Purple is another phantom colour. History has it that it was discovered when Hercules, the Greek hero’s dog ate molluscs and while he returned to his master, his mouth was purple coloured. This is how Tyrian purple was made – cream was extracted out of the special gland in the murex mollusc which at that point turns red and afterwards purple when presented to the sun. Like ultramarine, it was startlingly costly, with 12,000 molluscs collected to make 1.4 grams of the substance. Senators used to dye their togas purple to flaunt their wealth. It all changed in 1856 when a chemist derived the pigment mauve out of the far cheaper coal tar, and Tyrian purple effectively met its end. Monet had a soft corner for this new hue, and many other painters accused him of having ‘Violettmania’. In recent times, purple pigments is prepared from the ink of the shellfish Murex trunculis and Murex brandaris and synthesized from coal tar popularly known as Imperial Purple or Royal Purple.
In medieval Europe, red was gotten from female scale bugs that lived on the Kermis oak tree in the Mediterranean. Called kermes red, it was hard to get, so red wasn't utilised often as a colour. When the Spanish colonised the new world, they found that the locals used an alternate beetle to pulverise into red pigment: the cochineal, which lives on nopal desert flora. It's these bugs that give the red colour, utilised as a part of most Latin American materials, and the Aztecs would effectively develop and gather the bugs– individuals even paid the Aztec rulers tribute in cochineal. In any case, it wasn't only beautiful to look at. After overcoming Latin America, cochineal brought the Spanish Empire tremendous wealth– it was the second most gainful item for the realm after silver. Currently, it is known as Carmine and is made of carminic acid, kermes acid and laccainic acid.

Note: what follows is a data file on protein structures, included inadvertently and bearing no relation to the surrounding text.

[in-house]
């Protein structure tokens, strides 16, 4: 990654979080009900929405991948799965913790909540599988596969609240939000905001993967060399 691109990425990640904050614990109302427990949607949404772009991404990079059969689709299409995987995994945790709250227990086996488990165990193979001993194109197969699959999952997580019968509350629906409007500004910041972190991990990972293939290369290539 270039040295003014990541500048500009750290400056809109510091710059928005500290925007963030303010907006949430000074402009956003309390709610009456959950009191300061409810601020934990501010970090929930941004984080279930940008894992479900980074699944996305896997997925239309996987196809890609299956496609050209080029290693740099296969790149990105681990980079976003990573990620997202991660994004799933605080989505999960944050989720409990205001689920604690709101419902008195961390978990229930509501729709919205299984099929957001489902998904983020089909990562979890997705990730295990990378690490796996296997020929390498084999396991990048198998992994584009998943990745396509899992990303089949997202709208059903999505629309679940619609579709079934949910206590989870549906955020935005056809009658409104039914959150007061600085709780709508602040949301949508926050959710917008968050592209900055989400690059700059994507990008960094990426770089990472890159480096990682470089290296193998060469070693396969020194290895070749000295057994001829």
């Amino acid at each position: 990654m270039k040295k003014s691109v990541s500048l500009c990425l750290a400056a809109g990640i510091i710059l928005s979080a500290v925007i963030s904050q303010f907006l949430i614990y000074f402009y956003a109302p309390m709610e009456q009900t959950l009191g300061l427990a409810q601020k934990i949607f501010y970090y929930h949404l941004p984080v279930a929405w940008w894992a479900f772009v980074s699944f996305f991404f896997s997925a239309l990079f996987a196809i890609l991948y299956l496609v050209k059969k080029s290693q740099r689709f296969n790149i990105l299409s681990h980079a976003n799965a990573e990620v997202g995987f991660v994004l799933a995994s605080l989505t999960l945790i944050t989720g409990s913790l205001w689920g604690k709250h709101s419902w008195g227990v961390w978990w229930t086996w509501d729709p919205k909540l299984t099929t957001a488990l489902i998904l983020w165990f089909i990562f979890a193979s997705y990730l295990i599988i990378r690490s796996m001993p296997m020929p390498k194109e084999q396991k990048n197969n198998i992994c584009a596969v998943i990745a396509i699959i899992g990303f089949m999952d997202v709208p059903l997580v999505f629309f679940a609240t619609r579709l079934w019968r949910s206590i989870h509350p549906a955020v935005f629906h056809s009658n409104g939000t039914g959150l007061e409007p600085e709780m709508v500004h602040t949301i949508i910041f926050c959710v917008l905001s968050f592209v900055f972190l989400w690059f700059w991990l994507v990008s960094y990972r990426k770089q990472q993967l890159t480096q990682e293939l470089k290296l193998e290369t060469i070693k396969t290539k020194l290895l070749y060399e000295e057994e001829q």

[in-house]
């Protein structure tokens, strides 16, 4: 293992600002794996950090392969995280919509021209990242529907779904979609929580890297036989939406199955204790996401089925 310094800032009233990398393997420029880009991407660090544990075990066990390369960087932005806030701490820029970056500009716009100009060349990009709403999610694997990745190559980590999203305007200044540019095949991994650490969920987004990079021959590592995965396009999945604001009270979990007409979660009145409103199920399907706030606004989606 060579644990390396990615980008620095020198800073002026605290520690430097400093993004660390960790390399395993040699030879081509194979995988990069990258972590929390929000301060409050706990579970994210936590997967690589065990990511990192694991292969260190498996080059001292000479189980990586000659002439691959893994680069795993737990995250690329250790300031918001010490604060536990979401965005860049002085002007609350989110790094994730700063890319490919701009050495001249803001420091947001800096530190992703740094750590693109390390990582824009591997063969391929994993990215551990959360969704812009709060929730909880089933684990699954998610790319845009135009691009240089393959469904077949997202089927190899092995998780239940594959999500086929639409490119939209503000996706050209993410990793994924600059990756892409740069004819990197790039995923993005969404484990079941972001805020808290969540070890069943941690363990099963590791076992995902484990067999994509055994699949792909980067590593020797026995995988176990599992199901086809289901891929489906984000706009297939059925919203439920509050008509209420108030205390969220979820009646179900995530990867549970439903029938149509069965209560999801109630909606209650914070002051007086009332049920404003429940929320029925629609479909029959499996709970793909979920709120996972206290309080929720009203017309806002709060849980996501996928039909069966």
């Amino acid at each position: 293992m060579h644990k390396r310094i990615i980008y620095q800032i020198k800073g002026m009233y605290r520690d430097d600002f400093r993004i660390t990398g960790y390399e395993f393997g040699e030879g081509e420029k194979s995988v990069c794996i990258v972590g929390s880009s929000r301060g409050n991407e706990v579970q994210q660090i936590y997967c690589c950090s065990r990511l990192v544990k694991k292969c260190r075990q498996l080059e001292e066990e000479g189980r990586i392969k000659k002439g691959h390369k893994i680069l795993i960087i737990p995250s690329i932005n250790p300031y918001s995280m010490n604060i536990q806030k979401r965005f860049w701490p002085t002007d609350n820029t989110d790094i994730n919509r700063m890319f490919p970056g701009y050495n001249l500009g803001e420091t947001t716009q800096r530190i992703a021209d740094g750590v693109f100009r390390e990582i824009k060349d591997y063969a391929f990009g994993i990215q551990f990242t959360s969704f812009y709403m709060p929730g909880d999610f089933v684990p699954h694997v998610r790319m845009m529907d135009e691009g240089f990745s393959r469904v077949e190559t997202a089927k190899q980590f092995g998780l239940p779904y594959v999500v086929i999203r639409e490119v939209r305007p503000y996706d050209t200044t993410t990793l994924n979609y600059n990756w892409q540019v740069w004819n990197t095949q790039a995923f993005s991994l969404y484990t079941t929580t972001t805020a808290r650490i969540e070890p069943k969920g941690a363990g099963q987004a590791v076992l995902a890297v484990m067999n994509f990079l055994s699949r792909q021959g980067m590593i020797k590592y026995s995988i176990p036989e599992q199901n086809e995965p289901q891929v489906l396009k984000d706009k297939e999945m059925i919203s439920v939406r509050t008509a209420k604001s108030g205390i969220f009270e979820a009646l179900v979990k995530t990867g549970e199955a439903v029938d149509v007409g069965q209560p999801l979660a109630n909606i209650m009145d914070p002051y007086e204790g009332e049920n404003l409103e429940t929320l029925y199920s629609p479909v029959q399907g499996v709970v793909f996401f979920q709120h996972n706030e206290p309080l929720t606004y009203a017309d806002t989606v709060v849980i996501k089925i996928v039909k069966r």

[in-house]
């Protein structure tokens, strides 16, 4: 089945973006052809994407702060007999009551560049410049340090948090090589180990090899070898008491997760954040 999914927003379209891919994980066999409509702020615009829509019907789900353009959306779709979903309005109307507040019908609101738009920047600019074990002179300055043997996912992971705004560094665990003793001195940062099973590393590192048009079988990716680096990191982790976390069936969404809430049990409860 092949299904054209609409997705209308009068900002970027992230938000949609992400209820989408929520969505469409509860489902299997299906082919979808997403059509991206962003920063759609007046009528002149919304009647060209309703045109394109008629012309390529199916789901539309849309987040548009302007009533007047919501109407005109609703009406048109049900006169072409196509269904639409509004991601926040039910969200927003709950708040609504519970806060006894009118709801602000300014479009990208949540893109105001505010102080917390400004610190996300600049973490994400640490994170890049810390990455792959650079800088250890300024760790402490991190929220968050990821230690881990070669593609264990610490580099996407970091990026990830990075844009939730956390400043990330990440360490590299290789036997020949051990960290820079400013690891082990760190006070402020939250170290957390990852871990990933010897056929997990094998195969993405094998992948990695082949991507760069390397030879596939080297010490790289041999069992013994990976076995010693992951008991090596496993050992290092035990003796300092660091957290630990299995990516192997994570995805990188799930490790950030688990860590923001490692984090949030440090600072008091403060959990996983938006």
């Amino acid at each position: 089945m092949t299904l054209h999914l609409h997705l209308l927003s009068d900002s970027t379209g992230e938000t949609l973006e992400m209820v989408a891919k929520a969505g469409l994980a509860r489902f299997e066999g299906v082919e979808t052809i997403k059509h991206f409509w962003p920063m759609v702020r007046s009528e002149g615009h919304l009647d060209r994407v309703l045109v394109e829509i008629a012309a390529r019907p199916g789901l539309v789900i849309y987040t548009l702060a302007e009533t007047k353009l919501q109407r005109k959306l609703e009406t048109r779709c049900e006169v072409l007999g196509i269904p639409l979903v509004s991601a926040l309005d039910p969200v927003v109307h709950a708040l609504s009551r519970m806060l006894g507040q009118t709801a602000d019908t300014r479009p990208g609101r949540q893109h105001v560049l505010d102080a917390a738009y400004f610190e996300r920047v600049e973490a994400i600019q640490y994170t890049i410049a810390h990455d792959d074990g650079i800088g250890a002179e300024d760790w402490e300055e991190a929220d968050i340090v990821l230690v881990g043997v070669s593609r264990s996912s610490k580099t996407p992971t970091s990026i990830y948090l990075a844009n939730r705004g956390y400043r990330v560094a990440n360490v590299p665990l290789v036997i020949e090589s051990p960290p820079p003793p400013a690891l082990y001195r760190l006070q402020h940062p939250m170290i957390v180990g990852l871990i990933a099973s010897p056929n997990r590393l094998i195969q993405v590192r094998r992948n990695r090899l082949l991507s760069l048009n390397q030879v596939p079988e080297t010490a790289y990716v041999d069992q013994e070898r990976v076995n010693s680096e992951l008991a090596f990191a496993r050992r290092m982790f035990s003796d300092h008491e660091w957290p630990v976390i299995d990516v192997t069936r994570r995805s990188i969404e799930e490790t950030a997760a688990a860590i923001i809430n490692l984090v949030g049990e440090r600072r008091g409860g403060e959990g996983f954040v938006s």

Well, it is scary because of the way it was produced. Individuals used to fanatically attempt to reproduce the excellent, rich dark coloured that old masters like Rembrandt and Titian utilised as a part of their canvases. This prompted a wide range of experiments with colours, one of which made it into the history books: crushing mummies to produce colour. It's hard to believe, but it's true, mummy brown is made of embalmed people. It was taking something magical from a world and adding it to an artwork! These days artists use Sicklerite, a synthetic version of this pigment made out of Lithium Manganese Iron Phosphate.
In spite of present-day innovation, the craftsman's palette remains a blend of the tones utilised by cavemen, natural pigments used as a part of the medieval times, and current natural mixes. One such watercolour line is the Daniel Smith’s . It has unique pigments that creates unique effects because they are made from minerals, often semi precious minerals, that have been ground into pigments, mixed with gum arabic (the binder) and milled into PrimaTek Watercolors. King’s Framing and Art Gallery, brings you these colours at your doorstep. It also has Jacquard and Demco Dry pigments with various pure and lightfast pigments of the highest quality available from all corners of the world. Make your own paint with perfect colour and consistency that you want it to be! And guess what? We are offering up to 25% off on all products. Offer is valid till 31st July 2018! Grab your favourite art supplies before offer ends.